29 January 2008

Walls, Interior Reinforcements, and the Roof

Step Two -- Glue the four wall pieces together. I usually attach an end piece to a side and the other end to the other side piece first (see picture above). Use a “jig” to ensure that your walls are flush with each other, perpendicular to the table surface, and dry firmly attached to each other. You can purchase small jigs through model railroad supply houses, but I improvise my own, using my trusty old tape measure. When these two L-shaped pieces are dried, glue the two halves of the exterior walls together (see photo below).

Before moving on to the roof itself, reinforce the interior of your model structure with a couple of carefully measured and placed pieces of heavy card or balsa wood. While not entirely necessary, these interior pieces will add strength, durability, and stability to your model buildings, preventing later warping. You can see an example of what I'm talking about in the picture just below this paragraph.

When the glue holding all of this together has dried, measure for and cut out the two halves of the roof. Again, take care to make sure your cuts are squared so that no annoying gaps appear at the seams – wherever one piece meets and/or butts up against another. Incidentally, the dimensions for the two roof pieces are -- length: 3 1/4" x width: 3". You can see my house with one half of the roof glued into place and the second half waiting patiently next to it in the photograph below.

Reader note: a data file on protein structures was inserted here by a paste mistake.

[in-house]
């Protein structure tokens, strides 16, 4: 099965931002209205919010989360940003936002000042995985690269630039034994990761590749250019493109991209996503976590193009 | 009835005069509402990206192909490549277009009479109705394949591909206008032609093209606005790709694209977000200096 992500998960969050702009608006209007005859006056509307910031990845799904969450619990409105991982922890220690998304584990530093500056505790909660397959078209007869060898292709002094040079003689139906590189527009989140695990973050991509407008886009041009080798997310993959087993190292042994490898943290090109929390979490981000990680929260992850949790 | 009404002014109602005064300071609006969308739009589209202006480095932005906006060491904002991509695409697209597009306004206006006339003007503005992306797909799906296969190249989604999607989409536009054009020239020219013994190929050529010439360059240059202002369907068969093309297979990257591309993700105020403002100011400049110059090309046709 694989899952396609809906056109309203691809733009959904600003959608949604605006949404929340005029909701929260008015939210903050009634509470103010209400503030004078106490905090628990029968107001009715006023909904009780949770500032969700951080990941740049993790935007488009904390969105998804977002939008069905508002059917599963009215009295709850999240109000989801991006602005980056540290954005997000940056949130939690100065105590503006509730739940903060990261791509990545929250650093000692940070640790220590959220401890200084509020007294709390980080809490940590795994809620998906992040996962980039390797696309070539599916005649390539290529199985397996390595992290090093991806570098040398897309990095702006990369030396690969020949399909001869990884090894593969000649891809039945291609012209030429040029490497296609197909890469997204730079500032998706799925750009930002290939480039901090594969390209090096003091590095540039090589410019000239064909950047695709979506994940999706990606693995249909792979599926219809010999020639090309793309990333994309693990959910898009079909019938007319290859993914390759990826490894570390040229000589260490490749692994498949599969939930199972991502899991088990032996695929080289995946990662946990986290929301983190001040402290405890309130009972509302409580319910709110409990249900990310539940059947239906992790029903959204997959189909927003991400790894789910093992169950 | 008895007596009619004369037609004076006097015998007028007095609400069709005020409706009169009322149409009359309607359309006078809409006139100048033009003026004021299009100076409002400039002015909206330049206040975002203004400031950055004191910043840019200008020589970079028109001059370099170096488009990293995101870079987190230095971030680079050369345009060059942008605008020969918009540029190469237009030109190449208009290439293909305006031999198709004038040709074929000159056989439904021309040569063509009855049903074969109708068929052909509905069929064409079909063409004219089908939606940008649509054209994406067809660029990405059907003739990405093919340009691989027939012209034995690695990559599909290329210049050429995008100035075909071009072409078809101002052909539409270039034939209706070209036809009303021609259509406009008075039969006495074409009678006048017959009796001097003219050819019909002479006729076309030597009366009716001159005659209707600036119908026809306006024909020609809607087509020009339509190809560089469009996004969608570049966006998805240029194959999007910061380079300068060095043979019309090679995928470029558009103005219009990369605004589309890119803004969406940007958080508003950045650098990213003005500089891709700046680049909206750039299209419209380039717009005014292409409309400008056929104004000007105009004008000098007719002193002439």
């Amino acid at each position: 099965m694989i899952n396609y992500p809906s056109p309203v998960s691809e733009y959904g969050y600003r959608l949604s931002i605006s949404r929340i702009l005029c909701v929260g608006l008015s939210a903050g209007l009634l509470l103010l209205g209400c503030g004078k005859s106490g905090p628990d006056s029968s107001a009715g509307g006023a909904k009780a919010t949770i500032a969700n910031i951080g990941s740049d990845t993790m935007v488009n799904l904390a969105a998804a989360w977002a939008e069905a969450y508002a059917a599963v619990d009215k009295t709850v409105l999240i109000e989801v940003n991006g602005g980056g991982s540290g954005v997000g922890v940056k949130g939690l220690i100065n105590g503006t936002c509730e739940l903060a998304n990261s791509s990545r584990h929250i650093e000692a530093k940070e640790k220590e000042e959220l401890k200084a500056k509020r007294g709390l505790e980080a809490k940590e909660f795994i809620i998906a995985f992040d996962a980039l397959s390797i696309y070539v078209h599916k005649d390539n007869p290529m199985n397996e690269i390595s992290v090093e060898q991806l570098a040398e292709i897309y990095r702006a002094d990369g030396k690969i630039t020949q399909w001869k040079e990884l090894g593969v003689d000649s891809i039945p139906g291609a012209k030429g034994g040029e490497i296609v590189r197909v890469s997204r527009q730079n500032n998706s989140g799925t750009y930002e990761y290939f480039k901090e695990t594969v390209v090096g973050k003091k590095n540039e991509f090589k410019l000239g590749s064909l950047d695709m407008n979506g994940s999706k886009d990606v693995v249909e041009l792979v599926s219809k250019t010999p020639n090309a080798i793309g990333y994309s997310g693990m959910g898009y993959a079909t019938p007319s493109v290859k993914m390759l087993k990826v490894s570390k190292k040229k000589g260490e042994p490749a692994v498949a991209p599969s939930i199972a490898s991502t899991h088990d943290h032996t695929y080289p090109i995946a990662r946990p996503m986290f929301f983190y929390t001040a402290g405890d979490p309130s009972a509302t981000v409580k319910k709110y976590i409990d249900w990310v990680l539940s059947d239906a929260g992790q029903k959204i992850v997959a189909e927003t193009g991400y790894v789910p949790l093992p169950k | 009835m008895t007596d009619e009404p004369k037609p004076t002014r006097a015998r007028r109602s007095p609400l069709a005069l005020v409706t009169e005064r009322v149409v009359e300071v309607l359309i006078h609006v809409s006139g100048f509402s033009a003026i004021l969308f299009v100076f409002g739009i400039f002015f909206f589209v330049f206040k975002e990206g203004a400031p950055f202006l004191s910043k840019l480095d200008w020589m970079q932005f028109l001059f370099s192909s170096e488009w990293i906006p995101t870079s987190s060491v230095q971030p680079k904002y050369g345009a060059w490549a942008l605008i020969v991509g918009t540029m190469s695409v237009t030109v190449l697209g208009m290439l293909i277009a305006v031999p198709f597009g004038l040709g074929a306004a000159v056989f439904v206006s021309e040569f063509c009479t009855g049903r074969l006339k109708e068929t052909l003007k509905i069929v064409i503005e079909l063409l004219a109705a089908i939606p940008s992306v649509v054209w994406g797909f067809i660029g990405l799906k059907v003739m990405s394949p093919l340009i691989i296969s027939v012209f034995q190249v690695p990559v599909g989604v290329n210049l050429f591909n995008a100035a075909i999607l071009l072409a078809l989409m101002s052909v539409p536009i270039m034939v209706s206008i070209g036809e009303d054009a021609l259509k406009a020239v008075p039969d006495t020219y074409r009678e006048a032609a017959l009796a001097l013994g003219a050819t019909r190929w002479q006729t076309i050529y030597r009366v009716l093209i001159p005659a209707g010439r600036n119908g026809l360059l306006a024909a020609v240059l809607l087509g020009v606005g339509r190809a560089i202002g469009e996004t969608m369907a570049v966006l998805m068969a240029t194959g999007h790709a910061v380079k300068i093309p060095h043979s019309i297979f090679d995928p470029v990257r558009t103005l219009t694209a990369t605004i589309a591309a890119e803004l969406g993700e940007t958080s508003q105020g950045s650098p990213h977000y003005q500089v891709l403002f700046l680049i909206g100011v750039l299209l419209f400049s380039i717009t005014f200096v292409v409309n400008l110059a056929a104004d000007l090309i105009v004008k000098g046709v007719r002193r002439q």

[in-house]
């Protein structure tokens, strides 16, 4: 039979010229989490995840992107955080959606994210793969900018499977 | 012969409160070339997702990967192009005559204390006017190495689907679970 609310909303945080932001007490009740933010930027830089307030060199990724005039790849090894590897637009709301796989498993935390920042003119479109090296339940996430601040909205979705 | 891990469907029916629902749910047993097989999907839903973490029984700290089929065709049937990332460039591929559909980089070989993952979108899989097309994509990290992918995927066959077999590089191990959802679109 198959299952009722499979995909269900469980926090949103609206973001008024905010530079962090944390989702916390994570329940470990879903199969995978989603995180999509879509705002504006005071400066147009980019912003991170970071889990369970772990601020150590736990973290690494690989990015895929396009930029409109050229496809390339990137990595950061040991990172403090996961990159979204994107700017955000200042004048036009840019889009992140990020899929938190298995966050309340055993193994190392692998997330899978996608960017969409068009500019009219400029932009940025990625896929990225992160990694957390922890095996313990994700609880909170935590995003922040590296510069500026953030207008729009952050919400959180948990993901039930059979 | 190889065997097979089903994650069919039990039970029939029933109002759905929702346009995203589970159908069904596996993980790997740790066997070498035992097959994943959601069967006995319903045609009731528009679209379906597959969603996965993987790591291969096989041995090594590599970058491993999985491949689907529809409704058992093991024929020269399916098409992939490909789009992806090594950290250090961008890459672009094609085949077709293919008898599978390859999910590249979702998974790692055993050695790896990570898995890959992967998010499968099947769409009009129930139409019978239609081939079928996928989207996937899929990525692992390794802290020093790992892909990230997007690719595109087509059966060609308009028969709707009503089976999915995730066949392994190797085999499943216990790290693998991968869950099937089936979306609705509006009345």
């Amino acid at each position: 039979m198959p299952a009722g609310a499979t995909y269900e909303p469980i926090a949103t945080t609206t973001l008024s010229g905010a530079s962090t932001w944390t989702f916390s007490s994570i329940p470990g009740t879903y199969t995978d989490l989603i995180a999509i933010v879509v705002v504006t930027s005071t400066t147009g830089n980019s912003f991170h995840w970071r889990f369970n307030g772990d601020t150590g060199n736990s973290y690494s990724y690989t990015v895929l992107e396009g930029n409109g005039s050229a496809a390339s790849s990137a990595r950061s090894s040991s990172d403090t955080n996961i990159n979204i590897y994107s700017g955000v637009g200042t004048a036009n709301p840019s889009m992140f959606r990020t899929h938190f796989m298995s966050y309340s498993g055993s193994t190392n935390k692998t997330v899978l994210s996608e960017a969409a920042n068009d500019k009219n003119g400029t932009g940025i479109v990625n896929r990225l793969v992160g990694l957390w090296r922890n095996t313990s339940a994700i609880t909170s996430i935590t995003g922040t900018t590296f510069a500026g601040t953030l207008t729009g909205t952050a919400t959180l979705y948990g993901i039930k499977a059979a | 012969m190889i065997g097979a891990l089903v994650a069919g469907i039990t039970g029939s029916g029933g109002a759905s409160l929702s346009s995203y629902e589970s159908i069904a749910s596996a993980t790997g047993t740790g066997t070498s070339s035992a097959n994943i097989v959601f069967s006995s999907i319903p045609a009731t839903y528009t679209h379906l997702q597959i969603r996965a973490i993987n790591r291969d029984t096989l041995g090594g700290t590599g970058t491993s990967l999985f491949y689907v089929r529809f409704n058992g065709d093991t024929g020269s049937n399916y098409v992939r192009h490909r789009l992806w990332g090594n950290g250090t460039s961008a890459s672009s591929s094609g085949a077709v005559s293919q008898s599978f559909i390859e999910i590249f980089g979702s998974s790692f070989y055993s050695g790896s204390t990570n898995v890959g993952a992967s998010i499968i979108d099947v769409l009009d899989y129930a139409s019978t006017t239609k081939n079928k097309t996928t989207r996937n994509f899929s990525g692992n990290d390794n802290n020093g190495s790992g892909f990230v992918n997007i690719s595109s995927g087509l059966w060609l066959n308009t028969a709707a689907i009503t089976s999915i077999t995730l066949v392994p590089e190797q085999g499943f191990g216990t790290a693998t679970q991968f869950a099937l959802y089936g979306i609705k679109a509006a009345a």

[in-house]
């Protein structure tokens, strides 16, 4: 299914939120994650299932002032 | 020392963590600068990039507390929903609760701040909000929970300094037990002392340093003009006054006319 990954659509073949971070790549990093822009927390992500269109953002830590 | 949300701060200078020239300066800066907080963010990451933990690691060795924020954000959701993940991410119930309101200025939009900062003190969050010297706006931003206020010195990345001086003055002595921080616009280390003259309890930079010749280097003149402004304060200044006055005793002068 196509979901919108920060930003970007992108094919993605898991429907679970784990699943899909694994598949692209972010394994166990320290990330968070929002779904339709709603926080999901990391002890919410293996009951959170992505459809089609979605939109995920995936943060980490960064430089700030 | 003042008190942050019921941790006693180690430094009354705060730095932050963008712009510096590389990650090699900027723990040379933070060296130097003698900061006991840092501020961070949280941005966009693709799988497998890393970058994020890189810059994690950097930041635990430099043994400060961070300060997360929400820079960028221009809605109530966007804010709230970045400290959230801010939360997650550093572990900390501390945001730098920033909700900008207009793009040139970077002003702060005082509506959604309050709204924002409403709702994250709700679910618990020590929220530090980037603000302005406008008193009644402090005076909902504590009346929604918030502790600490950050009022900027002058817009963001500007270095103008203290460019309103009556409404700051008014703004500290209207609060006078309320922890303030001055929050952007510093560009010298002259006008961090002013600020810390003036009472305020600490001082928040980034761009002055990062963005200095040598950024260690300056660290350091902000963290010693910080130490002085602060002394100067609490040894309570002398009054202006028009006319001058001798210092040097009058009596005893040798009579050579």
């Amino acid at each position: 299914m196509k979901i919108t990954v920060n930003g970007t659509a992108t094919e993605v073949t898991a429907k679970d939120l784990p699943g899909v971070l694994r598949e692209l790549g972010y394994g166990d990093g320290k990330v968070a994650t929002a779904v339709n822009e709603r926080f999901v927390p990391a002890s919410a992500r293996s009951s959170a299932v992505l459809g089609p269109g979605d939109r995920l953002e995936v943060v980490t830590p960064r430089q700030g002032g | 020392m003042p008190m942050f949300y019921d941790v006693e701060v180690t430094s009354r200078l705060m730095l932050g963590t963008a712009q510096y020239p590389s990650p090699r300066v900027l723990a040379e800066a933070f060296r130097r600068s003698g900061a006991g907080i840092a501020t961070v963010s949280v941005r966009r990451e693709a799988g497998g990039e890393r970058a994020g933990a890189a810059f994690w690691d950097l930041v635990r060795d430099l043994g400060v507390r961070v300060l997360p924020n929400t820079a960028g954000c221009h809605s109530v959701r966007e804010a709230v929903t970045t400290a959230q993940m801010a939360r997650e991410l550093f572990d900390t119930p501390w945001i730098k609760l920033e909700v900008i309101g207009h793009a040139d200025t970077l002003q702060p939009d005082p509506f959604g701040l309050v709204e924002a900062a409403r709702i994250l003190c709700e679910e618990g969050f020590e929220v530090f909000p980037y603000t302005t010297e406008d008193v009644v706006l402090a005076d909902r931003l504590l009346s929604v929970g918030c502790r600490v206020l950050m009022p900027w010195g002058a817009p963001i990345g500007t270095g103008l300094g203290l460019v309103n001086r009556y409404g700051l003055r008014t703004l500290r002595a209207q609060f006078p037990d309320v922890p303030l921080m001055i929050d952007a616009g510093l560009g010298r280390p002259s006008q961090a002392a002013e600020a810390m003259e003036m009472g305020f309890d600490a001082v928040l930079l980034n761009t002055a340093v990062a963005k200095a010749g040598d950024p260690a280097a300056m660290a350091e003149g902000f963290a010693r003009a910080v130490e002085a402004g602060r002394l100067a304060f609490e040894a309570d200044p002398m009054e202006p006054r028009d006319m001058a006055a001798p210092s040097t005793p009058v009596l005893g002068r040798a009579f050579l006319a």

The final part of this multi-part step is to glue the two roof pieces onto the tops of the four outter walls. Oh, an important caveat here that took me many years to figure out -- Always use less glue than you think you'll need. Too much is really messy. It will ooze down your walls and your roof pieces will slide out of place. You can always add a little more glue, but it’s difficult to clean an excess of the stuff from your cardboard walls successfully.

At this point, you now have your basic structure. Job well done! Take a lengthy coffee or tea break, work on something else for an hour or two, or stop for the evening before returning to add additional external details later. I usually like to have a couple of different small projects happening simultaneously. That way while one thing is drying, I can paint or trim mold lines from figures, like the Spencer Smith cavalry squadron sitting on the cutting mat next to the merchant's townhouse under discussion here. Anyway, we’ll discuss adding chimneys tomorrow. Happy modeling!

6 comments:

A J Matthews said...

Thanks for the demo, Stokes. Some very useful tips here.

Bluebear Jeff said...

I agree.


-- Jeff

Conrad Kinch said...

Cracking stuff old man!

Just apropos of nothing in particular, are there any Irish regiments in the service of the Duchy?

Stokes Schwartz said...

Thank you, gentlemen. Your comments and support are much appreciated. Conrad, stay tuned right here. You will indeed see an Irish regiment of wild geese taking shape in the next few weeks.

Best Regards,

Stokes

Fitz-Badger said...

I concur, good stuff. :-)

1 tip I learned from doing HirstArts buildings with small plaster blocks is using legos to create a "jig".

(hmm, "jig"? was that why Kinch asked about Irish troops? ;-) )
(and why am I thinking of Hogan's Heroes now? Could they be the Irish troops?)

MurdocK said...

nice east european buildings

I shall have to 'upscale' though to have them fit with the church and other buildings I already have.

They will do well for 'town' sections (in blocks of 3 buildings) though.

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